An IPMN is defined as a mucin-producing neoplasm arising in either the main pancreatic duct or a secondary (side-branch) duct. The ducts are usually dilated because they are full of a papillary proliferation and abundant mucin. The main lesion to consider in the differential diagnosis is the mucinous cystic neoplasm (discussed later). If you have a mucin-producing cystic neoplasm in the pancreas, always probe the main duct to see if the cysts are connected to it (an IPMN) or not (a mucinous cystic neoplasm). Essentially it is a gross diagnosis and may even be an endoscopic one; if mucin was seen coming out of the ampulla, the cysts must be connected to the pancreatic ducts and the lesion is more likely to be an IPMN. However, once you have identified an IPMN grossly, you must look microscopically to evaluate the level of atypia and rule out an invasive carcinoma. Intraductal papillary mucinous neoplasms are divided into three categories:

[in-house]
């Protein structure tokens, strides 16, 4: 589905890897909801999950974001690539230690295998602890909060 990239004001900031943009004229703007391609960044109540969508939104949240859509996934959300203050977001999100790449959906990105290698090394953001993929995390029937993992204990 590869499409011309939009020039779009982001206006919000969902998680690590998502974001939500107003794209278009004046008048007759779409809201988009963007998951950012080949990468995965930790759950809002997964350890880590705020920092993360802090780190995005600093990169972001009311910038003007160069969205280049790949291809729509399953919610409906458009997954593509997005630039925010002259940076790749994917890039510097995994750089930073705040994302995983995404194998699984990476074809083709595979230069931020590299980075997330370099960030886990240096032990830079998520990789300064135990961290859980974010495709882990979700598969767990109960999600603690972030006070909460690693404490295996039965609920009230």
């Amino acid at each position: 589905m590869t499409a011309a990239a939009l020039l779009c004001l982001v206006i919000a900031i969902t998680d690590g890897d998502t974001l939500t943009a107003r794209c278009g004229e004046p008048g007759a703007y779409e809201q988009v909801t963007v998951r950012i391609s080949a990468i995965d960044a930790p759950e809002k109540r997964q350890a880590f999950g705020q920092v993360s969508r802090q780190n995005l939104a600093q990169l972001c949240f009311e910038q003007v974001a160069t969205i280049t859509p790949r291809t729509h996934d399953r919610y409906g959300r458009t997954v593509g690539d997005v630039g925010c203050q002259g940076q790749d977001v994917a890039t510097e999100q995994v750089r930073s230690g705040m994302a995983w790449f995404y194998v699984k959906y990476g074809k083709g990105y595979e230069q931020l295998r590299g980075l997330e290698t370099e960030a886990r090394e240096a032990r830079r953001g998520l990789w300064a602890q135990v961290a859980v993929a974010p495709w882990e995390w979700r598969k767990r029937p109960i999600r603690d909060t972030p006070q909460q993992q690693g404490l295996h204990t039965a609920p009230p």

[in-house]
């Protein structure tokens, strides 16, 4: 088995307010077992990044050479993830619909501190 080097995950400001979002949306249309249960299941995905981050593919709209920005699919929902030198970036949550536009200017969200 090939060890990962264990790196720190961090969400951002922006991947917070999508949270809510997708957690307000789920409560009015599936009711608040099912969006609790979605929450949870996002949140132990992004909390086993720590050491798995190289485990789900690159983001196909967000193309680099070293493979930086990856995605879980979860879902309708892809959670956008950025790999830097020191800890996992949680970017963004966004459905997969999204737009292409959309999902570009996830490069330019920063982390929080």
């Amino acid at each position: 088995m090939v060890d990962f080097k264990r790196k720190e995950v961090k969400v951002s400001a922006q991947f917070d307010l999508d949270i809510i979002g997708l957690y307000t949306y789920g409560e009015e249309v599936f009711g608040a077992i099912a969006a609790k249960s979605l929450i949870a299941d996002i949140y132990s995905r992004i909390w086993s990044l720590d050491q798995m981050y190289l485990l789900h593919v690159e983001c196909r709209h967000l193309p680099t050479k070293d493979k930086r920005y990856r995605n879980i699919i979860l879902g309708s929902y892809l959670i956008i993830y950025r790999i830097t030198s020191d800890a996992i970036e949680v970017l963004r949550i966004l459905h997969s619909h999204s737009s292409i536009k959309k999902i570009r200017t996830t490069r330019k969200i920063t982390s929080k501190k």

With low-grade dysplasia: These neoplasms are cytologically bland and have the same criteria as PanIN 1.
With moderate dysplasia (formerly known as borderline): These neoplasms cytologically show increasing nuclear abnormalities and have the same criteria as PanIN 2.
With high-grade dysplasia: These neoplasms are cytologically malignant (see PanIN 3 criteria, discussed earlier). Any IPMN with high-grade dysplasia must be carefully scrutinized for invasive carcinoma slipping out of the duct.
A common question is, how can I tell PanIN in a largish duct from IPMN in a smallish sidebranch duct? Features that favor an IPMN include the following:
Long papillae, or finger-like projections with fibrovascular cores (Figure 10.8)